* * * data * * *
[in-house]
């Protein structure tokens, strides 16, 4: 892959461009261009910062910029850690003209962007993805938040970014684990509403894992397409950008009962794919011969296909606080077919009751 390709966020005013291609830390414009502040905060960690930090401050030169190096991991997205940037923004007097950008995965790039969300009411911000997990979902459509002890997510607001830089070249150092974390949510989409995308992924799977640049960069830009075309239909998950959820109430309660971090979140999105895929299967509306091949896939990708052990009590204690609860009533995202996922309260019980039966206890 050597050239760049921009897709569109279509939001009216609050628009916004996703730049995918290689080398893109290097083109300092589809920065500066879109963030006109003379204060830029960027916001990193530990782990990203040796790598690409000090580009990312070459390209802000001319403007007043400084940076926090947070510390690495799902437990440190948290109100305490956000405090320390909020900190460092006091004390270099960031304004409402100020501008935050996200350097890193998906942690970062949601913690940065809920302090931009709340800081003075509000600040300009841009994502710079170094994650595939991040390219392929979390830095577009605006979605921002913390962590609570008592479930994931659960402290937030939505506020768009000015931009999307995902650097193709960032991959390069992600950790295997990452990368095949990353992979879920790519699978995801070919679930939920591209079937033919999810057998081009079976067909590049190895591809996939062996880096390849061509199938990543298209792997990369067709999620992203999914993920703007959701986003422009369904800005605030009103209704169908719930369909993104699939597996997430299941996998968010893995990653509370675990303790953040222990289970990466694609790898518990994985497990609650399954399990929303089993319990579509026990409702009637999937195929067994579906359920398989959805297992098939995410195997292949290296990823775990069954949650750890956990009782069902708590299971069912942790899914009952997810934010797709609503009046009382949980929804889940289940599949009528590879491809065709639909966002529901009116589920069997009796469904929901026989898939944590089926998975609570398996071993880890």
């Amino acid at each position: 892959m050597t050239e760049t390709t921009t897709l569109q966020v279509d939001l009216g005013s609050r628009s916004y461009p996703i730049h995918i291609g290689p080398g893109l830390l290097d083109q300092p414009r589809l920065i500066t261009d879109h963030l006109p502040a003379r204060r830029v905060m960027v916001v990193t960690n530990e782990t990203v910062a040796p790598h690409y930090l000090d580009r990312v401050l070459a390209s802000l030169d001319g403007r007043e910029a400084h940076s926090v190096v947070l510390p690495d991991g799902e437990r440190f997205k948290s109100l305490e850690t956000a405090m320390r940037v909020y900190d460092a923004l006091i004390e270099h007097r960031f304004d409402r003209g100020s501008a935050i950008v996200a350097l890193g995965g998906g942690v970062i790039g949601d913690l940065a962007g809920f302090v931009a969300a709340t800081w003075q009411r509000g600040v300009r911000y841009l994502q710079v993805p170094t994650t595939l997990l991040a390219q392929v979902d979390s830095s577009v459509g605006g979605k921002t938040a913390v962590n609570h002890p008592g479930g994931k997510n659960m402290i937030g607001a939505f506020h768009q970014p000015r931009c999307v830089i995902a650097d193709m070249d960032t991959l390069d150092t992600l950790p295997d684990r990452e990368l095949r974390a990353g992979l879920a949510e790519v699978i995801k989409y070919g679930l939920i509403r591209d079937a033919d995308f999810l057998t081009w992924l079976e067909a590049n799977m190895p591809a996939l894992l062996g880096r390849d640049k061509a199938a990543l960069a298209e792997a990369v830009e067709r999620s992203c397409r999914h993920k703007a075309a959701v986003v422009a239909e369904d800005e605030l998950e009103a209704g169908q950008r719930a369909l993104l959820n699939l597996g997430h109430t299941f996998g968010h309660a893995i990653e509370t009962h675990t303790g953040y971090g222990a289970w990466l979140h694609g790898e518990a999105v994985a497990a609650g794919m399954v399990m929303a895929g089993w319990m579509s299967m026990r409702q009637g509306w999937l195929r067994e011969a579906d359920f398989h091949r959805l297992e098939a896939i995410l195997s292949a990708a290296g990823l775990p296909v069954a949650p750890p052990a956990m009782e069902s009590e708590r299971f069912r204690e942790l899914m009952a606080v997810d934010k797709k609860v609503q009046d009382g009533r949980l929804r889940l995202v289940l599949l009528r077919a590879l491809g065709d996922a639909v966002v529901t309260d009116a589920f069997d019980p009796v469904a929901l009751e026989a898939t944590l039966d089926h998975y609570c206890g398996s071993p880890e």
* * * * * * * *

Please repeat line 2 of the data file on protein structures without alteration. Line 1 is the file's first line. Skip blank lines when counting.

């Protein structure tokens, strides 16, 4: 892959461009261009910062910029850690003209962007993805938040970014684990509403894992397409950008009962794919011969296909606080077919009751 390709966020005013291609830390414009502040905060960690930090401050030169190096991991997205940037923004007097950008995965790039969300009411911000997990979902459509002890997510607001830089070249150092974390949510989409995308992924799977640049960069830009075309239909998950959820109430309660971090979140999105895929299967509306091949896939990708052990009590204690609860009533995202996922309260019980039966206890 050597050239760049921009897709569109279509939001009216609050628009916004996703730049995918290689080398893109290097083109300092589809920065500066879109963030006109003379204060830029960027916001990193530990782990990203040796790598690409000090580009990312070459390209802000001319403007007043400084940076926090947070510390690495799902437990440190948290109100305490956000405090320390909020900190460092006091004390270099960031304004409402100020501008935050996200350097890193998906942690970062949601913690940065809920302090931009709340800081003075509000600040300009841009994502710079170094994650595939991040390219392929979390830095577009605006979605921002913390962590609570008592479930994931659960402290937030939505506020768009000015931009999307995902650097193709960032991959390069992600950790295997990452990368095949990353992979879920790519699978995801070919679930939920591209079937033919999810057998081009079976067909590049190895591809996939062996880096390849061509199938990543298209792997990369067709999620992203999914993920703007959701986003422009369904800005605030009103209704169908719930369909993104699939597996997430299941996998968010893995990653509370675990303790953040222990289970990466694609790898518990994985497990609650399954399990929303089993319990579509026990409702009637999937195929067994579906359920398989959805297992098939995410195997292949290296990823775990069954949650750890956990009782069902708590299971069912942790899914009952997810934010797709609503009046009382949980929804889940289940599949009528590879491809065709639909966002529901009116589920069997009796469904929901026989898939944590089926998975609570398996071993880890």